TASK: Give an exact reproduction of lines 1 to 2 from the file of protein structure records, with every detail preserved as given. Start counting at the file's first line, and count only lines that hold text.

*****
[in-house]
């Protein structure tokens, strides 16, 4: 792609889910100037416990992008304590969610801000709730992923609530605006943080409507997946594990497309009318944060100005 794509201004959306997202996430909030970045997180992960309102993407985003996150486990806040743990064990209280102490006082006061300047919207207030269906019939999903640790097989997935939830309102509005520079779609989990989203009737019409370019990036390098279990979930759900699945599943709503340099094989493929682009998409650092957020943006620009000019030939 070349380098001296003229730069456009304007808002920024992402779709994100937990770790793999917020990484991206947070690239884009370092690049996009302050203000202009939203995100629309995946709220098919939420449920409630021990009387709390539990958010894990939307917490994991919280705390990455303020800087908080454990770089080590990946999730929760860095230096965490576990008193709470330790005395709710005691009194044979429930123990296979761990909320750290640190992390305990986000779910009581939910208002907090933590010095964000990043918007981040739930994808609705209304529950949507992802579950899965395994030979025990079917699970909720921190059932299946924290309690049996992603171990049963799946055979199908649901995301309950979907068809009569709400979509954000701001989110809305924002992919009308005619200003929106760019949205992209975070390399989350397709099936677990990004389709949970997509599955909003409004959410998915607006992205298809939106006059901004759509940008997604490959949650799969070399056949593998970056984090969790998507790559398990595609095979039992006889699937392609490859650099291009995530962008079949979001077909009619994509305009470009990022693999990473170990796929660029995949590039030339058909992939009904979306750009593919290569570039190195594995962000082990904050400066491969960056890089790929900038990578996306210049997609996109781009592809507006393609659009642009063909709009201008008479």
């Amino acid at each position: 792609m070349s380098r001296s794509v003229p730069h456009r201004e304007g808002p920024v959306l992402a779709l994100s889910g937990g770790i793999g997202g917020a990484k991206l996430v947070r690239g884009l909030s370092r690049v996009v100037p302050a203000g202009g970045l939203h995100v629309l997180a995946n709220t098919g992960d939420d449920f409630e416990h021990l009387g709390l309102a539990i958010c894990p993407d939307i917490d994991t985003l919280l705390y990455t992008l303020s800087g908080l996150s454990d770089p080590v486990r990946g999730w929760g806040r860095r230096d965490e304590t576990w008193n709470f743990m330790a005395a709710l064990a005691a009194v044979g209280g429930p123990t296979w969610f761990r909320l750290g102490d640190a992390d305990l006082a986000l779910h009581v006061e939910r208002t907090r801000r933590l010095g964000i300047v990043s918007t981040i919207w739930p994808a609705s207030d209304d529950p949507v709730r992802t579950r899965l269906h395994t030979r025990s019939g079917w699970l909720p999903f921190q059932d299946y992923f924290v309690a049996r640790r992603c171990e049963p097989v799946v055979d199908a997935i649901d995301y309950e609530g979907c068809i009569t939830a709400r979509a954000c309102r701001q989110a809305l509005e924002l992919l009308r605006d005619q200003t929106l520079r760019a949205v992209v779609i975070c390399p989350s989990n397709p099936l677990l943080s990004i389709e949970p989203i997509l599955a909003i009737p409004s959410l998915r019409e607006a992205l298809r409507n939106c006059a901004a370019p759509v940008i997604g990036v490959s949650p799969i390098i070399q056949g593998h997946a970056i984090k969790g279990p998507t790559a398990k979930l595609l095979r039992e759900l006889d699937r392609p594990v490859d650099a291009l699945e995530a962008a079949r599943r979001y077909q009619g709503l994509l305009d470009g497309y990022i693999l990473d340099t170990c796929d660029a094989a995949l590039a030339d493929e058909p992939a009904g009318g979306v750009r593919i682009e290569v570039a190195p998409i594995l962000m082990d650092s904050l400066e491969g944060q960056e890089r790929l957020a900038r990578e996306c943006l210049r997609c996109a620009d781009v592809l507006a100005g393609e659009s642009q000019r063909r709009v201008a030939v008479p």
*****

[in-house]
């Protein structure tokens, strides 16, 4: 792609889910100037416990992008304590969610801000709730992923609530605006943080409507997946594990497309009318944060100005 794509201004959306997202996430909030970045997180992960309102993407985003996150486990806040743990064990209280102490006082006061300047919207207030269906019939999903640790097989997935939830309102509005520079779609989990989203009737019409370019990036390098279990979930759900699945599943709503340099094989493929682009998409650092957020943006620009000019030939 070349380098001296003229730069456009304007808002920024992402779709994100937990770790793999917020990484991206947070690239884009370092690049996009302050203000202009939203995100629309995946709220098919939420449920409630021990009387709390539990958010894990939307917490994991919280705390990455303020800087908080454990770089080590990946999730929760860095230096965490576990008193709470330790005395709710005691009194044979429930123990296979761990909320750290640190992390305990986000779910009581939910208002907090933590010095964000990043918007981040739930994808609705209304529950949507992802579950899965395994030979025990079917699970909720921190059932299946924290309690049996992603171990049963799946055979199908649901995301309950979907068809009569709400979509954000701001989110809305924002992919009308005619200003929106760019949205992209975070390399989350397709099936677990990004389709949970997509599955909003409004959410998915607006992205298809939106006059901004759509940008997604490959949650799969070399056949593998970056984090969790998507790559398990595609095979039992006889699937392609490859650099291009995530962008079949979001077909009619994509305009470009990022693999990473170990796929660029995949590039030339058909992939009904979306750009593919290569570039190195594995962000082990904050400066491969960056890089790929900038990578996306210049997609996109781009592809507006393609659009642009063909709009201008008479």